“We’re lucky to be in match play,” Arizona coach Laura Ianello said. “Let’s ride the highs. Why not?”

Arizona will now face Stanford in the semifinals. The Cardinal, the 2015 champion and 2016 runner up, has qualified for match play in each of the past four seasons. They beat Northwestern, 3-2, in the quarterfinals to advance.

USC will face Alabama in the other semifinal, meaning three Pac-12 teams have advanced to the Final Four. The Crimson Tide had an easy go of it in their quarterfinal match against Kent State, winning 4-1. The decisive victory gave Alabama extra rest for its afternoon match.

USC beat Duke, 3-1-1, in the other quarterfinal, pitting teams that have combined to win nine NCAA titles in the past 20 years. But neither team has had much success in the past four years since the championship turned to match play. Not only has neither team won, neither has even reached the championship match.

Duke’s Leona Maguire won the first match and the second match was halved, but USC swept the last three matches with Gabriela Ruffels, Alyaa Abdulghany and Amelia Garvey all winning to propel the Trojans into the semifinals.

Alabama (2) vs. USC (3)

2:30PM ET: Lauren Stephenson (A) vs. Jennifer Chang (USC)

2:40PM ET: Kristen Gillman (A) vs. Amelia Garvey (USC)

2:50PM ET: Cheyenne Knight (A) vs. Allisen Corpuz (USC)

3:00PM ET: Lakareber Abe (A) vs. Alyaa Abdulghany (USC)

3:10PM ET: Angelica Moresco (A) Gabriela Ruffels (USC)


Stanford (5) vs. Arizona (8)

3:20PM ET: Emily Wang (S) vs. Gigi Stoll (A)

3:30PM ET: Shannon Aubert (S) vs. Yu-Sang Hou (A)

3:40PM ET: Mika Liu (S) vs. Haley Moore (A)

3:50PM ET: Albane Valenzuela (S) vs. Sandra Nordaas (A)

4:00PM ET: Andrea Lee (S) vs. Bianca Pagdanganan (A)

Getty Images

NCAA DI Women's Champ.: Scoring, TV times

By Golf Channel DigitalMay 22, 2018, 5:50 pm

The NCAA Division I Women's Golf Championship is underway at Kartsen Creek Golf Club in Stillwater, Okla.

After three days of stroke play, eight teams advanced to the match-play portion of the championship. Quarterfinals were contested Tuesday morning with semifinals in the afternoon. The finals are being held on Wednesday. Golf Channel is airing the action live.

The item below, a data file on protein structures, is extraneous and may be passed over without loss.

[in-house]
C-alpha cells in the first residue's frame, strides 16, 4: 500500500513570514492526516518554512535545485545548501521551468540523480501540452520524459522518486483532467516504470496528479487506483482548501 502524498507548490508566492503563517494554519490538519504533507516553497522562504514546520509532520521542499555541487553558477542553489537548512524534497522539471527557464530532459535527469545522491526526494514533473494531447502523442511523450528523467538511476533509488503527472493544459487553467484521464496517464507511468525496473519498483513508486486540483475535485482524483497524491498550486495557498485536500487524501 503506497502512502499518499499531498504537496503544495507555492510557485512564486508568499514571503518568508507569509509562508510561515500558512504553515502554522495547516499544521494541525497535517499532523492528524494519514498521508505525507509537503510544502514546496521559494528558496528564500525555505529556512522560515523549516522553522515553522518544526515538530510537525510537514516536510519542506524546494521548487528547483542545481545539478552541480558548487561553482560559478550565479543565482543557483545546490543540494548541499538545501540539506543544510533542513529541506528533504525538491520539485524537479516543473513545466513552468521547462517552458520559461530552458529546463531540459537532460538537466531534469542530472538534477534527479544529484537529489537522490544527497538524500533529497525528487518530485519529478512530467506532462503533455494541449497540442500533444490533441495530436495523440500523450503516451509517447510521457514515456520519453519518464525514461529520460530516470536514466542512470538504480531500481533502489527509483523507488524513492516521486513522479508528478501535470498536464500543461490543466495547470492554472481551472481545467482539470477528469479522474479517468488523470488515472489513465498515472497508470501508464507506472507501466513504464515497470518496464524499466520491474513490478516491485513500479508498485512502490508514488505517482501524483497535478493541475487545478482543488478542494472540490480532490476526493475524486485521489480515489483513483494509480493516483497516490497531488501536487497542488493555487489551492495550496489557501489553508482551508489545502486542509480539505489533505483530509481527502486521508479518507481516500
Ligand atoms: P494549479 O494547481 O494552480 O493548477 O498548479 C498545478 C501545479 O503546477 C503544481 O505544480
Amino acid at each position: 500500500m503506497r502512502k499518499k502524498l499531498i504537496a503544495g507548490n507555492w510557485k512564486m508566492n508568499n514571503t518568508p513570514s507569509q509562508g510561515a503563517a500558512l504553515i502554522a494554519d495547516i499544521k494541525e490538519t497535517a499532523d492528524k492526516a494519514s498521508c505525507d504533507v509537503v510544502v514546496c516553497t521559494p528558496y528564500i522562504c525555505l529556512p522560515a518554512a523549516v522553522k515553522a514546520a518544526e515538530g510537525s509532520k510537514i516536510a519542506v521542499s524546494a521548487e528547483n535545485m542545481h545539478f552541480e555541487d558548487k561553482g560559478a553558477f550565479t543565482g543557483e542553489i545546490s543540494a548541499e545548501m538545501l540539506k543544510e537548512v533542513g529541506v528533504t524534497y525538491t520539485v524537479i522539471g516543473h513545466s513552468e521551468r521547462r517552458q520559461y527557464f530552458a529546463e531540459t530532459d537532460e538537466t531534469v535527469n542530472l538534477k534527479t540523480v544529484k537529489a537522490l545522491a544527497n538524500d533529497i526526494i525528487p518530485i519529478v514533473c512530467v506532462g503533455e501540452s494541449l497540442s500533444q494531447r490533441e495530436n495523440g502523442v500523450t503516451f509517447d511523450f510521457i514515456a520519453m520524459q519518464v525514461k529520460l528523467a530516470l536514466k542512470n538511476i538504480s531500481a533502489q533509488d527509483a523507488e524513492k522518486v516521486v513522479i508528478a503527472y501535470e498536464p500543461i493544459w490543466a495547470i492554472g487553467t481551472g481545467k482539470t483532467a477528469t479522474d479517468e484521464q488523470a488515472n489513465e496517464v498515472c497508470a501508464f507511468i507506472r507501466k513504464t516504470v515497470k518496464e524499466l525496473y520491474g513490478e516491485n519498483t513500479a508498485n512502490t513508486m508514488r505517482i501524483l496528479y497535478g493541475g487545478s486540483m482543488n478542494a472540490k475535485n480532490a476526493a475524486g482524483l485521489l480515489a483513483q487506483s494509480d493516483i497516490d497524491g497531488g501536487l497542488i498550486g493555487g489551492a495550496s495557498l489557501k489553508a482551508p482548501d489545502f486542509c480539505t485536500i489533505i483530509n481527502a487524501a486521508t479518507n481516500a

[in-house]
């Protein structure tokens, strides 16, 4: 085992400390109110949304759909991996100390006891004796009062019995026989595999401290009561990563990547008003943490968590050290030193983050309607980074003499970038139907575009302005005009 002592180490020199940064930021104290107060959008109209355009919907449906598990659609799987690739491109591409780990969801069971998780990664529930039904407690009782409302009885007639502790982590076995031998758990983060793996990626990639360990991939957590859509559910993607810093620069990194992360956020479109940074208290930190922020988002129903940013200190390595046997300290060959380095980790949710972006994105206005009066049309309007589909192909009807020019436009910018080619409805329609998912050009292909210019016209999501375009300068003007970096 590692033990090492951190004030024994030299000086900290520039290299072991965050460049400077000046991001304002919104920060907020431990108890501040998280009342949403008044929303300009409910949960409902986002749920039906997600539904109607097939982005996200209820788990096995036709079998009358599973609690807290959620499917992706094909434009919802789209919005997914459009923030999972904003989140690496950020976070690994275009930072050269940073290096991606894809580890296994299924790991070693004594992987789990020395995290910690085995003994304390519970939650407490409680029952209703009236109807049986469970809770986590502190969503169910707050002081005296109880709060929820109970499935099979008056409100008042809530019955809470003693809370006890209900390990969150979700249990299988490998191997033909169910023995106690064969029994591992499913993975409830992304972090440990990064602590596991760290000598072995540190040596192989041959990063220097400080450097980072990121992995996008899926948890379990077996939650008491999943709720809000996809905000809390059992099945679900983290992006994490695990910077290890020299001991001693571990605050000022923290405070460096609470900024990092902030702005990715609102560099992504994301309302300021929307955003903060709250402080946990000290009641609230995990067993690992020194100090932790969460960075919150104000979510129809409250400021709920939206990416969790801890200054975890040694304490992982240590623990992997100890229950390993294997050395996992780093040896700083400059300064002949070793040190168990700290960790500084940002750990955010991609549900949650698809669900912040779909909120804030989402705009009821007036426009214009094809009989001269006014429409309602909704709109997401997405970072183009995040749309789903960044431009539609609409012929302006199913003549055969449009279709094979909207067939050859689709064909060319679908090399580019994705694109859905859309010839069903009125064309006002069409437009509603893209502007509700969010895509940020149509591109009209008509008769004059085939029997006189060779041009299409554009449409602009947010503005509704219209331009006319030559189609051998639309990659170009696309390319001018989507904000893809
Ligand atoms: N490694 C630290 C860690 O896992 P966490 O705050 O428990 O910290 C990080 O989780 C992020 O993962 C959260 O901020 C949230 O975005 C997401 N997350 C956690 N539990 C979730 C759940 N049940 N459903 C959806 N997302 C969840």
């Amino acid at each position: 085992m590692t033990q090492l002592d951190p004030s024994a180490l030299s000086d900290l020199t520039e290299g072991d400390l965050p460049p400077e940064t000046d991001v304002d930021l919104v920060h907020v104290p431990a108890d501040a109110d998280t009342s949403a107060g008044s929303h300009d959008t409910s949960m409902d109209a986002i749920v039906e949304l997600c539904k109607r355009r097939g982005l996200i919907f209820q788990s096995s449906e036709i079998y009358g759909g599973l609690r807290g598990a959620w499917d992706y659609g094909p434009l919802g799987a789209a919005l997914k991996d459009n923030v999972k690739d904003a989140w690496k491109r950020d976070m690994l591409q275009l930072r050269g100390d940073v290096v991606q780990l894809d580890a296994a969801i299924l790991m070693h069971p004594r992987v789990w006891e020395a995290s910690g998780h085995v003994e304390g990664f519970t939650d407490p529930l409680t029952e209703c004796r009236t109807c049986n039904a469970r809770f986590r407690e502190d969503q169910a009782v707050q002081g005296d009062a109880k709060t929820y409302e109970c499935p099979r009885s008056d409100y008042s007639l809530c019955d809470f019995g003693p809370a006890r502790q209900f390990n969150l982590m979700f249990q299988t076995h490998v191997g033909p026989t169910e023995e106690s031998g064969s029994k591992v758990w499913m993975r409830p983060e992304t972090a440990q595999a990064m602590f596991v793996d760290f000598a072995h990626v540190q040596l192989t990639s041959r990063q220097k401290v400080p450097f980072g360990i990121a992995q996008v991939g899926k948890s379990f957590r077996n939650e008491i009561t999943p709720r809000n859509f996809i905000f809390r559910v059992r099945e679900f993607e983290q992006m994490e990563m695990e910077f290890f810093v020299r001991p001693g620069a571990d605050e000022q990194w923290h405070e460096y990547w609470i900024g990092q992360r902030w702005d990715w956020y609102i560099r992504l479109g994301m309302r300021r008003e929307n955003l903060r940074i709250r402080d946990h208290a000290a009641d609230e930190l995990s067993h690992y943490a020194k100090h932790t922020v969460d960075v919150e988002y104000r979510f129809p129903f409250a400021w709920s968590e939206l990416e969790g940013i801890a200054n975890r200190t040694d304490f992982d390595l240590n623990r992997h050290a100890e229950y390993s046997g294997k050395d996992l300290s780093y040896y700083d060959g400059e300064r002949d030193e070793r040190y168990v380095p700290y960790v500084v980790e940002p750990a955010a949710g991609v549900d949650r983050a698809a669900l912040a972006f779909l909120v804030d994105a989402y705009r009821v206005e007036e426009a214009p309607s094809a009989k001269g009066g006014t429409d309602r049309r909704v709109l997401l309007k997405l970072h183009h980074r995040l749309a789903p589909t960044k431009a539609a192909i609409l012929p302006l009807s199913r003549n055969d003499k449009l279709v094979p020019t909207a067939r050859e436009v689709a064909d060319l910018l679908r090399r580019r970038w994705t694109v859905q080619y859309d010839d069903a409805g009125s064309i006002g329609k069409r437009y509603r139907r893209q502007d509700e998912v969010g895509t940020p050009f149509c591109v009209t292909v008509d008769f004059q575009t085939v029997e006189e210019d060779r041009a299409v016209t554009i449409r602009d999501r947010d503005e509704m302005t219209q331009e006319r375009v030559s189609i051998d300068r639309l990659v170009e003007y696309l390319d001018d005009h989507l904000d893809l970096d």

Wake Forest junior Jennifer Kupcho won the individual title. Click here for live action, beginning at 4 p.m. ET.

Scoring:

TV Times (all times ET):

Tuesday
4-8PM: Match-play semifinals (Click here to watch live)

Wednesday
4-8PM: Match-play finals

Getty Images

Spieth grouped with Kisner, Stricker at Colonial

By Will GrayMay 22, 2018, 5:34 pm

It's a short commute for the PGA Tour this week, as Colonial Country Club sits less than an hour away from last week's host site, Trinity Forest. Here's a look at some of the marquee, early-round groupings at the Fort Worth Invitational, where local favorite Jordan Spieth will look to contend at "Hogan's Alley" for the fourth straight year (all times ET):

8:55 a.m. Thursday, 1:55 p.m. Friday: Jon Rahm, Bryson DeChambeau, Rickie Fowler

Rahm impressed in his Colonial debut last year, finishing T-2 in his first trip around one of the Tour's most historic venues. He returns this week and will play alongside DeChambeau, who missed the cut in his first two Colonial appearances but has played well this year, and Fowler, who makes his first trip to Fort Worth since missing the cut in 2014.


Fort Worth Invitational: Articles, photos and videos


9:06 a.m. Thursday, 2:06 p.m. Friday: Jordan Spieth, Kevin Kisner, Steve Stricker

Spieth has had great success at Colonial, with his 2016 title sandwiched between a runner-up in 2015 to Chris Kirk and one last year behind Kisner, who returns to defend his title on the heels of two straight missed cuts. Stricker, who won here in 2009, returns for the fourth straight year after a T-7 finish last year.


1:55 p.m. Thursday, 8:55 a.m. Friday: Aaron Wise, Zach Johnson, Justin Rose

At age 21, Wise became the Tour's latest winner when he cruised to a three-shot victory Sunday in Dallas, and he'll play the first two rounds alongside a pair of major champs. Johnson won here in 2010 and 2012 and remains the tournament's leading money-winner, while Rose opted to skip the European Tour's flagship event to make his first start in Fort Worth since 2010.


2:06 p.m. Thursday, 9:06 a.m. Friday: Webb Simpson, Brooks Koepka, Adam Scott

Simpson tees it up for the first time since his victory at TPC Sawgrass, and he does so on a layout where he has cracked the top five each of the last two years. Koepka will be making his Colonial debut, while Scott returns to a course where he won as world No. 1 back in 2013 as he continues his quest to crack the OWGR top 60 to earn a spot in the U.S. Open.